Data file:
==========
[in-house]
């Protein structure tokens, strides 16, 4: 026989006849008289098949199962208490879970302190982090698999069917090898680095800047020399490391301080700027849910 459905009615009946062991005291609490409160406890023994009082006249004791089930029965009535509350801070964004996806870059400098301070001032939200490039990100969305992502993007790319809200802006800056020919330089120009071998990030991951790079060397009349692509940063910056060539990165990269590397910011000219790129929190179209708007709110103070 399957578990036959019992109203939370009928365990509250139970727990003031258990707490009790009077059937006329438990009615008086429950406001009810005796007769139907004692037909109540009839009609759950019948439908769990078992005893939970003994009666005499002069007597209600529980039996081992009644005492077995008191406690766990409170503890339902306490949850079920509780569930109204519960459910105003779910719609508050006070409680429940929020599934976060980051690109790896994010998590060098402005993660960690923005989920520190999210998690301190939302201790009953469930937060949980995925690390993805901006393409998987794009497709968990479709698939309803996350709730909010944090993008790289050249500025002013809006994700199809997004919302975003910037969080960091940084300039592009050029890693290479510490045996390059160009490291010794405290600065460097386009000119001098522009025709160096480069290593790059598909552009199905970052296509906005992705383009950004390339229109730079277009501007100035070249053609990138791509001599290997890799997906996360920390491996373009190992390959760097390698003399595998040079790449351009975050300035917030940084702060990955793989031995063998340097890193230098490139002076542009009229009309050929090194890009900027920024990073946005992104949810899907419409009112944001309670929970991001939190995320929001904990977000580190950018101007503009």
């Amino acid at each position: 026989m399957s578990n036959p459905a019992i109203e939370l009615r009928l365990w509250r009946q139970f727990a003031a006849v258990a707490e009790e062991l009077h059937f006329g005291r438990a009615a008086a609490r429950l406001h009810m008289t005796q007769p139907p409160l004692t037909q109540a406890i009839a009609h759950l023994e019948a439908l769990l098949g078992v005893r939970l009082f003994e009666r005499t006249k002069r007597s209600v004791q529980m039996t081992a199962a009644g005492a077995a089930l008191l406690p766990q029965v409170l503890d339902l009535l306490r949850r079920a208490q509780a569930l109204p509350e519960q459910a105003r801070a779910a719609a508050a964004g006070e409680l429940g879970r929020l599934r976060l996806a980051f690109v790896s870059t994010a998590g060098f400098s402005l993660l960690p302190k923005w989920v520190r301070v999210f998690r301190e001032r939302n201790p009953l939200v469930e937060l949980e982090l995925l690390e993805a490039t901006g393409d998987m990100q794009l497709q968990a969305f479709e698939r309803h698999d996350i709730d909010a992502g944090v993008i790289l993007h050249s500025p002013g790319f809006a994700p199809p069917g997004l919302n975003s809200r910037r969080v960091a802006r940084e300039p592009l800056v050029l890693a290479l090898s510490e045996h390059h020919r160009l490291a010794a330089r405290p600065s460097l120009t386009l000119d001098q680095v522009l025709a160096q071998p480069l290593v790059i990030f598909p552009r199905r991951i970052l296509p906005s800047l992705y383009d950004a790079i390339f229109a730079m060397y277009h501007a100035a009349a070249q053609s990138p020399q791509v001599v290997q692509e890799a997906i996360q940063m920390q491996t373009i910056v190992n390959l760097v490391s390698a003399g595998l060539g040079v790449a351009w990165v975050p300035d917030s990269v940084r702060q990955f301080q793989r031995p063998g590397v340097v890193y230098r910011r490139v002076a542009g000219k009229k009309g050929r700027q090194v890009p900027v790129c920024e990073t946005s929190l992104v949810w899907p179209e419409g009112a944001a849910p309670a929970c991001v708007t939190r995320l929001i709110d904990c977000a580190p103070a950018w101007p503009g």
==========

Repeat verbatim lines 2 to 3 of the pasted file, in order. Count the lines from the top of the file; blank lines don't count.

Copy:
């Protein structure tokens, strides 16, 4: 026989006849008289098949199962208490879970302190982090698999069917090898680095800047020399490391301080700027849910 459905009615009946062991005291609490409160406890023994009082006249004791089930029965009535509350801070964004996806870059400098301070001032939200490039990100969305992502993007790319809200802006800056020919330089120009071998990030991951790079060397009349692509940063910056060539990165990269590397910011000219790129929190179209708007709110103070 399957578990036959019992109203939370009928365990509250139970727990003031258990707490009790009077059937006329438990009615008086429950406001009810005796007769139907004692037909109540009839009609759950019948439908769990078992005893939970003994009666005499002069007597209600529980039996081992009644005492077995008191406690766990409170503890339902306490949850079920509780569930109204519960459910105003779910719609508050006070409680429940929020599934976060980051690109790896994010998590060098402005993660960690923005989920520190999210998690301190939302201790009953469930937060949980995925690390993805901006393409998987794009497709968990479709698939309803996350709730909010944090993008790289050249500025002013809006994700199809997004919302975003910037969080960091940084300039592009050029890693290479510490045996390059160009490291010794405290600065460097386009000119001098522009025709160096480069290593790059598909552009199905970052296509906005992705383009950004390339229109730079277009501007100035070249053609990138791509001599290997890799997906996360920390491996373009190992390959760097390698003399595998040079790449351009975050300035917030940084702060990955793989031995063998340097890193230098490139002076542009009229009309050929090194890009900027920024990073946005992104949810899907419409009112944001309670929970991001939190995320929001904990977000580190950018101007503009």
């Amino acid at each position: 026989m399957s578990n036959p459905a019992i109203e939370l009615r009928l365990w509250r009946q139970f727990a003031a006849v258990a707490e009790e062991l009077h059937f006329g005291r438990a009615a008086a609490r429950l406001h009810m008289t005796q007769p139907p409160l004692t037909q109540a406890i009839a009609h759950l023994e019948a439908l769990l098949g078992v005893r939970l009082f003994e009666r005499t006249k002069r007597s209600v004791q529980m039996t081992a199962a009644g005492a077995a089930l008191l406690p766990q029965v409170l503890d339902l009535l306490r949850r079920a208490q509780a569930l109204p509350e519960q459910a105003r801070a779910a719609a508050a964004g006070e409680l429940g879970r929020l599934r976060l996806a980051f690109v790896s870059t994010a998590g060098f400098s402005l993660l960690p302190k923005w989920v520190r301070v999210f998690r301190e001032r939302n201790p009953l939200v469930e937060l949980e982090l995925l690390e993805a490039t901006g393409d998987m990100q794009l497709q968990a969305f479709e698939r309803h698999d996350i709730d909010a992502g944090v993008i790289l993007h050249s500025p002013g790319f809006a994700p199809p069917g997004l919302n975003s809200r910037r969080v960091a802006r940084e300039p592009l800056v050029l890693a290479l090898s510490e045996h390059h020919r160009l490291a010794a330089r405290p600065s460097l120009t386009l000119d001098q680095v522009l025709a160096q071998p480069l290593v790059i990030f598909p552009r199905r991951i970052l296509p906005s800047l992705y383009d950004a790079i390339f229109a730079m060397y277009h501007a100035a009349a070249q053609s990138p020399q791509v001599v290997q692509e890799a997906i996360q940063m920390q491996t373009i910056v190992n390959l760097v490391s390698a003399g595998l060539g040079v790449a351009w990165v975050p300035d917030s990269v940084r702060q990955f301080q793989r031995p063998g590397v340097v890193y230098r910011r490139v002076a542009g000219k009229k009309g050929r700027q090194v890009p900027v790129c920024e990073t946005s929190l992104v949810w899907p179209e419409g009112a944001a849910p309670a929970c991001v708007t939190r995320l929001i709110d904990c977000a580190p103070a950018w101007p503009g």